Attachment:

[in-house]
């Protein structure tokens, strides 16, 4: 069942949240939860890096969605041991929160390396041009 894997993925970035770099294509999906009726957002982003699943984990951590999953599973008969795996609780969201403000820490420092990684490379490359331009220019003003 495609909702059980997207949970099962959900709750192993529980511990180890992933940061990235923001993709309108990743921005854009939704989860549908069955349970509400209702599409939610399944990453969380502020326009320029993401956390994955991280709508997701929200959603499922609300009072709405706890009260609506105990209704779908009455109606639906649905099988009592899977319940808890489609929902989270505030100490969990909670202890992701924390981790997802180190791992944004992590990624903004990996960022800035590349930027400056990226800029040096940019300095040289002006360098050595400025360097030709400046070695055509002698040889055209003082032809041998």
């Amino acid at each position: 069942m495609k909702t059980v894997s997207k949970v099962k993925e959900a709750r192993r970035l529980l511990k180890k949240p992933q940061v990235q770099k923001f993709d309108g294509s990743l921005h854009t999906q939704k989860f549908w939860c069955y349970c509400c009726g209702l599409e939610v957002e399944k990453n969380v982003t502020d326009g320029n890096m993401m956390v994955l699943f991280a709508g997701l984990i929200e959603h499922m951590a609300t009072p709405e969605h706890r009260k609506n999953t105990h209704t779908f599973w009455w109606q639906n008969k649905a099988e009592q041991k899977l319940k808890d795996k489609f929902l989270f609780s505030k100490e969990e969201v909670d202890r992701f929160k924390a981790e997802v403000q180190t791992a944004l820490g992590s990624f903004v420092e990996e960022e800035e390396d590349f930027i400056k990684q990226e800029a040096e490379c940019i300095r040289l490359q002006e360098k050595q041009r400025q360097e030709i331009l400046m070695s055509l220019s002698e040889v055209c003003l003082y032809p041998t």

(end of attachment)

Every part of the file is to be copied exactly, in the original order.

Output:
[in-house]
């Protein structure tokens, strides 16, 4: 069942949240939860890096969605041991929160390396041009 894997993925970035770099294509999906009726957002982003699943984990951590999953599973008969795996609780969201403000820490420092990684490379490359331009220019003003 495609909702059980997207949970099962959900709750192993529980511990180890992933940061990235923001993709309108990743921005854009939704989860549908069955349970509400209702599409939610399944990453969380502020326009320029993401956390994955991280709508997701929200959603499922609300009072709405706890009260609506105990209704779908009455109606639906649905099988009592899977319940808890489609929902989270505030100490969990909670202890992701924390981790997802180190791992944004992590990624903004990996960022800035590349930027400056990226800029040096940019300095040289002006360098050595400025360097030709400046070695055509002698040889055209003082032809041998």
């Amino acid at each position: 069942m495609k909702t059980v894997s997207k949970v099962k993925e959900a709750r192993r970035l529980l511990k180890k949240p992933q940061v990235q770099k923001f993709d309108g294509s990743l921005h854009t999906q939704k989860f549908w939860c069955y349970c509400c009726g209702l599409e939610v957002e399944k990453n969380v982003t502020d326009g320029n890096m993401m956390v994955l699943f991280a709508g997701l984990i929200e959603h499922m951590a609300t009072p709405e969605h706890r009260k609506n999953t105990h209704t779908f599973w009455w109606q639906n008969k649905a099988e009592q041991k899977l319940k808890d795996k489609f929902l989270f609780s505030k100490e969990e969201v909670d202890r992701f929160k924390a981790e997802v403000q180190t791992a944004l820490g992590s990624f903004v420092e990996e960022e800035e390396d590349f930027i400056k990684q990226e800029a040096e490379c940019i300095r040289l490359q002006e360098k050595q041009r400025q360097e030709i331009l400046m070695s055509l220019s002698e040889v055209c003003l003082y032809p041998t």